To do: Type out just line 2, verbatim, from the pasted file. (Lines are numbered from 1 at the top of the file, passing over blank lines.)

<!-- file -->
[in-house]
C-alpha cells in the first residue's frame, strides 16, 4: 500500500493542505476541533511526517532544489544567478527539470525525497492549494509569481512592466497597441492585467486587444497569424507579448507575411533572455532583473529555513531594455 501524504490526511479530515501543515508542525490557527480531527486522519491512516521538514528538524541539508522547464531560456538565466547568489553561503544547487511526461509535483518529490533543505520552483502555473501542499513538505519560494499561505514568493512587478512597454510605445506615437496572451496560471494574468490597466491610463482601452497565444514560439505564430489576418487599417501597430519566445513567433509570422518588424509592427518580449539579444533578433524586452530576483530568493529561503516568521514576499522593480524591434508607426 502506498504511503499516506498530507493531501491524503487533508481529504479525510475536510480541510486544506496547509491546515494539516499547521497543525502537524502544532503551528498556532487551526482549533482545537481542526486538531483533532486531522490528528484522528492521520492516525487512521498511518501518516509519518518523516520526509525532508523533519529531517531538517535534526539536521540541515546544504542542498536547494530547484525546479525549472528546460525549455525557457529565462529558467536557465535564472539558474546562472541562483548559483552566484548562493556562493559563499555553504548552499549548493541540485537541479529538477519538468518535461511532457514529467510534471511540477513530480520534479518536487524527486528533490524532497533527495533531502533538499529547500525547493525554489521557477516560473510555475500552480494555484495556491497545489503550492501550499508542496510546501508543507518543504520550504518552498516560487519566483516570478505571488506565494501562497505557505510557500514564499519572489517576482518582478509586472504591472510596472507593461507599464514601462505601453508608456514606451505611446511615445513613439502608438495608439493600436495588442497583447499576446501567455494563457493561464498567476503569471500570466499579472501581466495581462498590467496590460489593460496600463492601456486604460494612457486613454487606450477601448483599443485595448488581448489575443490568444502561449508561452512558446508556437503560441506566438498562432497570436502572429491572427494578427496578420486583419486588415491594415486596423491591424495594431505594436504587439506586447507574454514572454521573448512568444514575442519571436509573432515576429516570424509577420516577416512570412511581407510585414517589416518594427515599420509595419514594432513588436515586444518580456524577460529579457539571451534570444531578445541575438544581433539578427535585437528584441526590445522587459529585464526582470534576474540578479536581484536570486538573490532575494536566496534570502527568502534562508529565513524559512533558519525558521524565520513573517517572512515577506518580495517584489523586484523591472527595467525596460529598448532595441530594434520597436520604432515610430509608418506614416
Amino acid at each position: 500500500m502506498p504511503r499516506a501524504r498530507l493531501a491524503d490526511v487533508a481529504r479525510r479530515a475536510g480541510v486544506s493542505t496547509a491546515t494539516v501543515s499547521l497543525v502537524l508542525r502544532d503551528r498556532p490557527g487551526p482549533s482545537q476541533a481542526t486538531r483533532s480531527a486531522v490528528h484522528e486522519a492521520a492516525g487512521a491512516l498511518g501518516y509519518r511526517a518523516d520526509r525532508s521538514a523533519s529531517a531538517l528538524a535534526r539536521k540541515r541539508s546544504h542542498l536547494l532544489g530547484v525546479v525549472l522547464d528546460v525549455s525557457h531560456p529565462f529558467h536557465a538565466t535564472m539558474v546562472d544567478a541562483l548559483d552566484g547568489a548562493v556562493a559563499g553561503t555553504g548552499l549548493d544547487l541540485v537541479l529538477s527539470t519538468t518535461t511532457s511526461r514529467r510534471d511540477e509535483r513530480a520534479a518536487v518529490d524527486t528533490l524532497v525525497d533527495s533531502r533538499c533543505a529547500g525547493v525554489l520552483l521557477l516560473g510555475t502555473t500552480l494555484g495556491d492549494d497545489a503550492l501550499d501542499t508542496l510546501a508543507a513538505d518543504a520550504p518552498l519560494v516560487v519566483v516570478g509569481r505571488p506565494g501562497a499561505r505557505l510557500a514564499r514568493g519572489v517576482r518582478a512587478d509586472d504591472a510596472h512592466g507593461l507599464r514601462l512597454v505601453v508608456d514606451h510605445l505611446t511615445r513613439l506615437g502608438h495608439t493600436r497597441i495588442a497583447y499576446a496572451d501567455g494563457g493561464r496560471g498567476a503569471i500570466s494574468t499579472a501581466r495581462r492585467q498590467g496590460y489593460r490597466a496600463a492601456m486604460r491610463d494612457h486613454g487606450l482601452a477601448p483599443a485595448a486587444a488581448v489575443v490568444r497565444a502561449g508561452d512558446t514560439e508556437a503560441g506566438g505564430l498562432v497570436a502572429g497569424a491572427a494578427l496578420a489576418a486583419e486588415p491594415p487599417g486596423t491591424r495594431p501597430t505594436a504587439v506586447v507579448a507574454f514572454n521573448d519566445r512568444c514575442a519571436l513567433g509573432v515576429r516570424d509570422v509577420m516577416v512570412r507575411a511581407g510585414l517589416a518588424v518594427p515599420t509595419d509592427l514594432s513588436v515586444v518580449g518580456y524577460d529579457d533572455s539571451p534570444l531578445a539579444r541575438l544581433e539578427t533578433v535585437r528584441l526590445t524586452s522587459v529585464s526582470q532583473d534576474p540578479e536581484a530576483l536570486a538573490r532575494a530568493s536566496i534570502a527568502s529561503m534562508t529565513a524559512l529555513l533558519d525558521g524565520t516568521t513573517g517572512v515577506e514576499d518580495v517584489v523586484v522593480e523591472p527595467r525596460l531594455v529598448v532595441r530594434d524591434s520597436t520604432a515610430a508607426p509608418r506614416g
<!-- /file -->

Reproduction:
C-alpha cells in the first residue's frame, strides 16, 4: 500500500493542505476541533511526517532544489544567478527539470525525497492549494509569481512592466497597441492585467486587444497569424507579448507575411533572455532583473529555513531594455 501524504490526511479530515501543515508542525490557527480531527486522519491512516521538514528538524541539508522547464531560456538565466547568489553561503544547487511526461509535483518529490533543505520552483502555473501542499513538505519560494499561505514568493512587478512597454510605445506615437496572451496560471494574468490597466491610463482601452497565444514560439505564430489576418487599417501597430519566445513567433509570422518588424509592427518580449539579444533578433524586452530576483530568493529561503516568521514576499522593480524591434508607426 502506498504511503499516506498530507493531501491524503487533508481529504479525510475536510480541510486544506496547509491546515494539516499547521497543525502537524502544532503551528498556532487551526482549533482545537481542526486538531483533532486531522490528528484522528492521520492516525487512521498511518501518516509519518518523516520526509525532508523533519529531517531538517535534526539536521540541515546544504542542498536547494530547484525546479525549472528546460525549455525557457529565462529558467536557465535564472539558474546562472541562483548559483552566484548562493556562493559563499555553504548552499549548493541540485537541479529538477519538468518535461511532457514529467510534471511540477513530480520534479518536487524527486528533490524532497533527495533531502533538499529547500525547493525554489521557477516560473510555475500552480494555484495556491497545489503550492501550499508542496510546501508543507518543504520550504518552498516560487519566483516570478505571488506565494501562497505557505510557500514564499519572489517576482518582478509586472504591472510596472507593461507599464514601462505601453508608456514606451505611446511615445513613439502608438495608439493600436495588442497583447499576446501567455494563457493561464498567476503569471500570466499579472501581466495581462498590467496590460489593460496600463492601456486604460494612457486613454487606450477601448483599443485595448488581448489575443490568444502561449508561452512558446508556437503560441506566438498562432497570436502572429491572427494578427496578420486583419486588415491594415486596423491591424495594431505594436504587439506586447507574454514572454521573448512568444514575442519571436509573432515576429516570424509577420516577416512570412511581407510585414517589416518594427515599420509595419514594432513588436515586444518580456524577460529579457539571451534570444531578445541575438544581433539578427535585437528584441526590445522587459529585464526582470534576474540578479536581484536570486538573490532575494536566496534570502527568502534562508529565513524559512533558519525558521524565520513573517517572512515577506518580495517584489523586484523591472527595467525596460529598448532595441530594434520597436520604432515610430509608418506614416